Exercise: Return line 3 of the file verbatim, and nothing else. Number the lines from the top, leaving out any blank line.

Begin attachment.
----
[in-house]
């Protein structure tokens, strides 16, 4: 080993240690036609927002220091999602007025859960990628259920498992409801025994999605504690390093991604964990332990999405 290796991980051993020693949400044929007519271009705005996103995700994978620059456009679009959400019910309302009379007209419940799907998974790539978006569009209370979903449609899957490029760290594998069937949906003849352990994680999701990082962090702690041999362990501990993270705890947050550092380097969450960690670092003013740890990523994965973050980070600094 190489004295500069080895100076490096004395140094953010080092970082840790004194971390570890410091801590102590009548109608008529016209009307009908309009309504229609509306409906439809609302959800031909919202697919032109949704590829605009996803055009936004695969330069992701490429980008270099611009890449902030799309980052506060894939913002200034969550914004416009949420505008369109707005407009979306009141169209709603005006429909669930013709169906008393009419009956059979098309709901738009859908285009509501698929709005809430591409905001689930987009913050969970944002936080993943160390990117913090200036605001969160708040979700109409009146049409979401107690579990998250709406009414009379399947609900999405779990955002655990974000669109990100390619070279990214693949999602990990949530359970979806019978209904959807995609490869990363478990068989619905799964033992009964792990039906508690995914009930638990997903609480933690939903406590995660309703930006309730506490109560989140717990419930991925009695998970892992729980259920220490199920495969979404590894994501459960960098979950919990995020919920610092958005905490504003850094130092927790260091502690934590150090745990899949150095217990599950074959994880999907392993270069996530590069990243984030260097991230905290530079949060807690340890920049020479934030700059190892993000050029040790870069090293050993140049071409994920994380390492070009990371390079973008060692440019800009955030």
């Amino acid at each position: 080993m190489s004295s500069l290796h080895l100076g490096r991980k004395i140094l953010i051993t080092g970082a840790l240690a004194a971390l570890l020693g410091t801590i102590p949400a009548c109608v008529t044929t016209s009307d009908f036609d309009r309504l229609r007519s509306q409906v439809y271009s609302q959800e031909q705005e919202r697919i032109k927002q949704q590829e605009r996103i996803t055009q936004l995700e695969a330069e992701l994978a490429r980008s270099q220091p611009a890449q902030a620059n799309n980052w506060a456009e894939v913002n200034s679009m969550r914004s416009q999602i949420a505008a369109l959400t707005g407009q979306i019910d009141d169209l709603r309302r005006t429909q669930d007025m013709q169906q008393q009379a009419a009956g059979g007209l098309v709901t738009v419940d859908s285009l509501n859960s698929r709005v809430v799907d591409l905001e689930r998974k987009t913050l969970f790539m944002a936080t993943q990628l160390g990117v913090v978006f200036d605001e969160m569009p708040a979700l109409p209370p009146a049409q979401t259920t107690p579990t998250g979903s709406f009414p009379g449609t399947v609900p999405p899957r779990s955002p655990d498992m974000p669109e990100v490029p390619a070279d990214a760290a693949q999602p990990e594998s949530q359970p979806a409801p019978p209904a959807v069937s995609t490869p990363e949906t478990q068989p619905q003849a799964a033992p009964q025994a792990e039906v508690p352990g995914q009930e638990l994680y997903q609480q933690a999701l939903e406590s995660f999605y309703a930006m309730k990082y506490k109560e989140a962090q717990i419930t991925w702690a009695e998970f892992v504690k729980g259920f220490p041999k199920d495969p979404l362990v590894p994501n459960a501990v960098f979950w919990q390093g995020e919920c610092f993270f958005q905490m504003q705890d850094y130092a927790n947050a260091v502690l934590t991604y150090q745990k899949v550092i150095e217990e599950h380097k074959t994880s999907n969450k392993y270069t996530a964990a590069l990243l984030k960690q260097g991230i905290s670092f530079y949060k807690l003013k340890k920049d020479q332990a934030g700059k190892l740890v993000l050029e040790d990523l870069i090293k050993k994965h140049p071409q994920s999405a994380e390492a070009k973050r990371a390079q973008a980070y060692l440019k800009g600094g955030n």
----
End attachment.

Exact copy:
């Amino acid at each position: 080993m190489s004295s500069l290796h080895l100076g490096r991980k004395i140094l953010i051993t080092g970082a840790l240690a004194a971390l570890l020693g410091t801590i102590p949400a009548c109608v008529t044929t016209s009307d009908f036609d309009r309504l229609r007519s509306q409906v439809y271009s609302q959800e031909q705005e919202r697919i032109k927002q949704q590829e605009r996103i996803t055009q936004l995700e695969a330069e992701l994978a490429r980008s270099q220091p611009a890449q902030a620059n799309n980052w506060a456009e894939v913002n200034s679009m969550r914004s416009q999602i949420a505008a369109l959400t707005g407009q979306i019910d009141d169209l709603r309302r005006t429909q669930d007025m013709q169906q008393q009379a009419a009956g059979g007209l098309v709901t738009v419940d859908s285009l509501n859960s698929r709005v809430v799907d591409l905001e689930r998974k987009t913050l969970f790539m944002a936080t993943q990628l160390g990117v913090v978006f200036d605001e969160m569009p708040a979700l109409p209370p009146a049409q979401t259920t107690p579990t998250g979903s709406f009414p009379g449609t399947v609900p999405p899957r779990s955002p655990d498992m974000p669109e990100v490029p390619a070279d990214a760290a693949q999602p990990e594998s949530q359970p979806a409801p019978p209904a959807v069937s995609t490869p990363e949906t478990q068989p619905q003849a799964a033992p009964q025994a792990e039906v508690p352990g995914q009930e638990l994680y997903q609480q933690a999701l939903e406590s995660f999605y309703a930006m309730k990082y506490k109560e989140a962090q717990i419930t991925w702690a009695e998970f892992v504690k729980g259920f220490p041999k199920d495969p979404l362990v590894p994501n459960a501990v960098f979950w919990q390093g995020e919920c610092f993270f958005q905490m504003q705890d850094y130092a927790n947050a260091v502690l934590t991604y150090q745990k899949v550092i150095e217990e599950h380097k074959t994880s999907n969450k392993y270069t996530a964990a590069l990243l984030k960690q260097g991230i905290s670092f530079y949060k807690l003013k340890k920049d020479q332990a934030g700059k190892l740890v993000l050029e040790d990523l870069i090293k050993k994965h140049p071409q994920s999405a994380e390492a070009k973050r990371a390079q973008a980070y060692l440019k800009g600094g955030n």